CARSON, Calif. — It turns out one week is an eternity in Major League Soccer. As the sole evidence of this highly scientific observation, we present the LA Galaxy.
One week ago, the defending MLS champions were walking off the carved up green of Home Depot Center having failed to take advantage of home field. They were on their way to Santa Clara carrying a 1-0 deficit after late errors gifted the Earthquakes’ Victor Bernardez the series-opening goal. One website (author’s note: this one) previewed the second leg by saying, “it’s hard to see a way through here for the Galaxy.” It wasn’t a controversial prediction.
But something happened on LA’s way to the offseason. They woke up. Bruce Arena’s team scored three first half goals in Santa Clara and sent the Supporters’ Shield winners packing. Add in Sunday’s 3-0 drubbing of the higher-seeded Seattle Sounders, and the Galaxy are back to their championship-prowling selves.
So what happened? How did the Galaxy go from near-extinction to stream rolling some of the league’s best teams?
“I think we needed a kick up the backside, and probably [the San Jose loss] was it,” David Beckham said, thinking back to the team’s mindset after last Sunday’s loss.
“Before the San Jose game away, our movement and our fitness maybe wasn’t as good,” Beckham conceded. “But I think we’ve picked it up. We realized to go all the way in this competition, we have to pick it up … We’ve brought out standards higher.”
For defender Todd Dunivant, Bernardez’s goal was almost a blessing – a wakeup call. Combined with San Jose’s passive posture to start the first leg in Santa Clara, the deficit gave LA license to jump on the front foot.
“[Bernardez’s goal] kind of propelled us,” Dunivant said.”It changes the whole mindset of the series. San Jose suddenly goes in not as aggressive. Maybe they’re just trying to protect the lead and not lose the game, and now we’re the aggressors.”
According to Dunivant, that posture has changed from the sluggish, lackluster side that gave up as many goals as they scored in their first two playoff games. Over their last two matches, LA has outscored their opponents 6-1.
“We’ve been aggressive, and we’ve taken our chances when they’re there,” Dunivant said. “We sensed the opportunity tonight.”
The biggest example of that has been Los Angeles’s suddenly unstoppable counter attack. On Wednesday, Tommy Meyer set Landon Donovan lose on San Jose, the Galaxy captain hitting Robbie Keane for the series’ winning goal. Against Seattle, it was Keane’s turn to orchestrate, feeding Sean Franklin behind the defense, LA’s right back setting up Mike Magee for the night’s second goal.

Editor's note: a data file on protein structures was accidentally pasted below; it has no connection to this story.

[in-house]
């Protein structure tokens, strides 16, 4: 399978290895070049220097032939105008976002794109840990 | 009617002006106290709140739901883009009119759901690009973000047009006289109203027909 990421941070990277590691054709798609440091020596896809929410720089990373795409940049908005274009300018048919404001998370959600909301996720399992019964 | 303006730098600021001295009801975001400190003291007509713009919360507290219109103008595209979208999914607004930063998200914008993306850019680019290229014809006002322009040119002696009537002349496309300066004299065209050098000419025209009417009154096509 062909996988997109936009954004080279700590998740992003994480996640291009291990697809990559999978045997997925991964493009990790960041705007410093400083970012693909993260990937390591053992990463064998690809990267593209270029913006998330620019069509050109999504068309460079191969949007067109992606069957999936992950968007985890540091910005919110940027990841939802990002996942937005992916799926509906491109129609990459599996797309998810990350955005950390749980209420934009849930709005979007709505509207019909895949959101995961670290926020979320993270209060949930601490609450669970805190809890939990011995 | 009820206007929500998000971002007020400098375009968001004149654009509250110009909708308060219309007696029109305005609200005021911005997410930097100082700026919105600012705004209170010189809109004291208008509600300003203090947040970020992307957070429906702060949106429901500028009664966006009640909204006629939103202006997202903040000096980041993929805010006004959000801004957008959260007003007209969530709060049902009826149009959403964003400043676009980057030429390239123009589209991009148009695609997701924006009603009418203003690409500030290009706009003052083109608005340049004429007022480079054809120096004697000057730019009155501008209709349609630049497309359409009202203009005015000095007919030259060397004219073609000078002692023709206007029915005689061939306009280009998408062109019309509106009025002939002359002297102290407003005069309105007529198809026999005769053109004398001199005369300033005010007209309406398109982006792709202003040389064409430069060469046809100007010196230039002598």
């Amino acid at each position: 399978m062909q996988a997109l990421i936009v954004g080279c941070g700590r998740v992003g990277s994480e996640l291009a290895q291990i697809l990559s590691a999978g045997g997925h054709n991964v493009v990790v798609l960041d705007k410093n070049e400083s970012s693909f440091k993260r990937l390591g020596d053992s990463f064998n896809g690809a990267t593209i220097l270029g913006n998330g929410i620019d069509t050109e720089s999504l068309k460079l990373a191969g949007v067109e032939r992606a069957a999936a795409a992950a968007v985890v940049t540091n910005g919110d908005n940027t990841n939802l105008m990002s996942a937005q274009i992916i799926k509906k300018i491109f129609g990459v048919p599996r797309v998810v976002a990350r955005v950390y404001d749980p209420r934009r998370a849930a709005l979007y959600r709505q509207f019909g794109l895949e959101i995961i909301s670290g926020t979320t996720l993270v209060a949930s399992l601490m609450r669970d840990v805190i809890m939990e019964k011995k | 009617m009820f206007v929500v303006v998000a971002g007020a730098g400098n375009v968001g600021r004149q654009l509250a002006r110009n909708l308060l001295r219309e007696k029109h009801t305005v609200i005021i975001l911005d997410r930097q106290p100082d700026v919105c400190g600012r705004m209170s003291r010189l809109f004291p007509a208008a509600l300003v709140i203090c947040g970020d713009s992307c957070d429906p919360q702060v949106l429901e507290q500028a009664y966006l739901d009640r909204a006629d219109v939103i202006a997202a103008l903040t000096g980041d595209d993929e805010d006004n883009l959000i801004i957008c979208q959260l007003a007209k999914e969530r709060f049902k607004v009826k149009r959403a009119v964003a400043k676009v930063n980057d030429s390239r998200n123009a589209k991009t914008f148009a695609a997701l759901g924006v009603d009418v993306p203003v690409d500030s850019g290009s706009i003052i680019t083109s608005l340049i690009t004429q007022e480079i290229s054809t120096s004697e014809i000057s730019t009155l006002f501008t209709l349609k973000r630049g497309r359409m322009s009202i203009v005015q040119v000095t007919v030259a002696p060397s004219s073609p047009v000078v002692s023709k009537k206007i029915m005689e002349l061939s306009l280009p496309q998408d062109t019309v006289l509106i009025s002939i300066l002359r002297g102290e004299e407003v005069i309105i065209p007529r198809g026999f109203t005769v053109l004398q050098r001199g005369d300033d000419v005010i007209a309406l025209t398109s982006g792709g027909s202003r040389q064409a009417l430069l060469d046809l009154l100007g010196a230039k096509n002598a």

“Quick movement and quick counter attack and transitions,” Keane cites, asked to explain LA’s turnaround. “We have clever players in the team that could cause any team problems … If we keep the ball, keep it moving quickly, we’re a very hard team to play against.”
The quick movements, the sharp decisions on the ball – they weren’t there before Los Angeles departed for San Jose. Whatever the reason – fatigue, lack of focus, the need for a kick up the backside – Los Angeles was not playing like MLS champions. But with their back against the wall at Buck Shaw Stadium, things changed.
“When you play quite a few games in a short space of time, you become a little bit stale, a little bit tired,” Beckham explained. “We had that in the first game against San Jose. We’d come off a tough game against Vancouver, scraped through in that one, then [came] up against a San Jose team that was very strong.
“I think we recovered a lot better than [San Jose]. I said it that day after the game … Leading into the second one, we were ready … Our confidence was up, and it showed … It showed in this game as well.”
There haven’t been any tactical revelations. There’s been no shakeup to the lineup, no emotional pleas from the coaching staff or captain. Chalk it up to whatever you want – aggression, movement, a wakeup call – LA’s just playing better. They’re playing harder. They’re executing.
Sometimes, the most obvious answer is the right one.
“There’s never any secrets,” head coach Bruce Arena quips, asked to explain his team’s turnaround. “I’d like to tell you that we have a lot of [secrets] and we pulled them out for this. Just playing well and obviously scoring goals and being a lot more solid defensively. Just overall, we’re playing better.”
And as Bruce Arena sees it, LA’s only getting better:
“The 90 (minutes) in San Jose was good, and tonight was more complete. I think we were a little sloppy in the last 15 minutes in San Jose. Tonight was better, so that’s encouraging.”